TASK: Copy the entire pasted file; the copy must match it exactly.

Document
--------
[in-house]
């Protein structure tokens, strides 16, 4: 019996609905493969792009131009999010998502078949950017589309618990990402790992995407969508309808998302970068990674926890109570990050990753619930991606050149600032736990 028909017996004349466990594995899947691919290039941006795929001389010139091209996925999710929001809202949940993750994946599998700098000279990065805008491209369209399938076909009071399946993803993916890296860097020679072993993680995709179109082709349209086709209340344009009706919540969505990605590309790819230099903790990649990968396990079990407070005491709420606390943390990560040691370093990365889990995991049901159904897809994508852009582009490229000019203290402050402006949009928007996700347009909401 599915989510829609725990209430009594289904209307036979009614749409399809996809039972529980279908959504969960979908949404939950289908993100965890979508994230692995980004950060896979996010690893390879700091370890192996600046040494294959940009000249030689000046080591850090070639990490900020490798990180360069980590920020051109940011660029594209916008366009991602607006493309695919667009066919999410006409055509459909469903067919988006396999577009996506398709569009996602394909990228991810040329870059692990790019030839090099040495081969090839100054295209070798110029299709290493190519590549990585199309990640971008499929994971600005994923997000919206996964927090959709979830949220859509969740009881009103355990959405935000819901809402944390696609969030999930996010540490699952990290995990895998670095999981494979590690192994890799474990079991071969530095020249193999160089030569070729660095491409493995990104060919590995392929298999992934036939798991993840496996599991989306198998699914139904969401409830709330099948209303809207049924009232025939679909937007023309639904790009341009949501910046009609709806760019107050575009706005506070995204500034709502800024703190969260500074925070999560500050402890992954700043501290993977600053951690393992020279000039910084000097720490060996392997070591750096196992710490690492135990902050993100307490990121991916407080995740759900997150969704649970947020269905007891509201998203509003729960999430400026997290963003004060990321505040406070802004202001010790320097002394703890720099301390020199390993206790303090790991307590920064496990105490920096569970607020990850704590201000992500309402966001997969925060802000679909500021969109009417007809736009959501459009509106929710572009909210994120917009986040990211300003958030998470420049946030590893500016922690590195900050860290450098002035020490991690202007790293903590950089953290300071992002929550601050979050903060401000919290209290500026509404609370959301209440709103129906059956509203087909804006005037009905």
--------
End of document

[in-house]
């Protein structure tokens, strides 16, 4: 019996609905493969792009131009999010998502078949950017589309618990990402790992995407969508309808998302970068990674926890109570990050990753619930991606050149600032736990 028909017996004349466990594995899947691919290039941006795929001389010139091209996925999710929001809202949940993750994946599998700098000279990065805008491209369209399938076909009071399946993803993916890296860097020679072993993680995709179109082709349209086709209340344009009706919540969505990605590309790819230099903790990649990968396990079990407070005491709420606390943390990560040691370093990365889990995991049901159904897809994508852009582009490229000019203290402050402006949009928007996700347009909401 599915989510829609725990209430009594289904209307036979009614749409399809996809039972529980279908959504969960979908949404939950289908993100965890979508994230692995980004950060896979996010690893390879700091370890192996600046040494294959940009000249030689000046080591850090070639990490900020490798990180360069980590920020051109940011660029594209916008366009991602607006493309695919667009066919999410006409055509459909469903067919988006396999577009996506398709569009996602394909990228991810040329870059692990790019030839090099040495081969090839100054295209070798110029299709290493190519590549990585199309990640971008499929994971600005994923997000919206996964927090959709979830949220859509969740009881009103355990959405935000819901809402944390696609969030999930996010540490699952990290995990895998670095999981494979590690192994890799474990079991071969530095020249193999160089030569070729660095491409493995990104060919590995392929298999992934036939798991993840496996599991989306198998699914139904969401409830709330099948209303809207049924009232025939679909937007023309639904790009341009949501910046009609709806760019107050575009706005506070995204500034709502800024703190969260500074925070999560500050402890992954700043501290993977600053951690393992020279000039910084000097720490060996392997070591750096196992710490690492135990902050993100307490990121991916407080995740759900997150969704649970947020269905007891509201998203509003729960999430400026997290963003004060990321505040406070802004202001010790320097002394703890720099301390020199390993206790303090790991307590920064496990105490920096569970607020990850704590201000992500309402966001997969925060802000679909500021969109009417007809736009959501459009509106929710572009909210994120917009986040990211300003958030998470420049946030590893500016922690590195900050860290450098002035020490991690202007790293903590950089953290300071992002929550601050979050903060401000919290209290500026509404609370959301209440709103129906059956509203087909804006005037009905």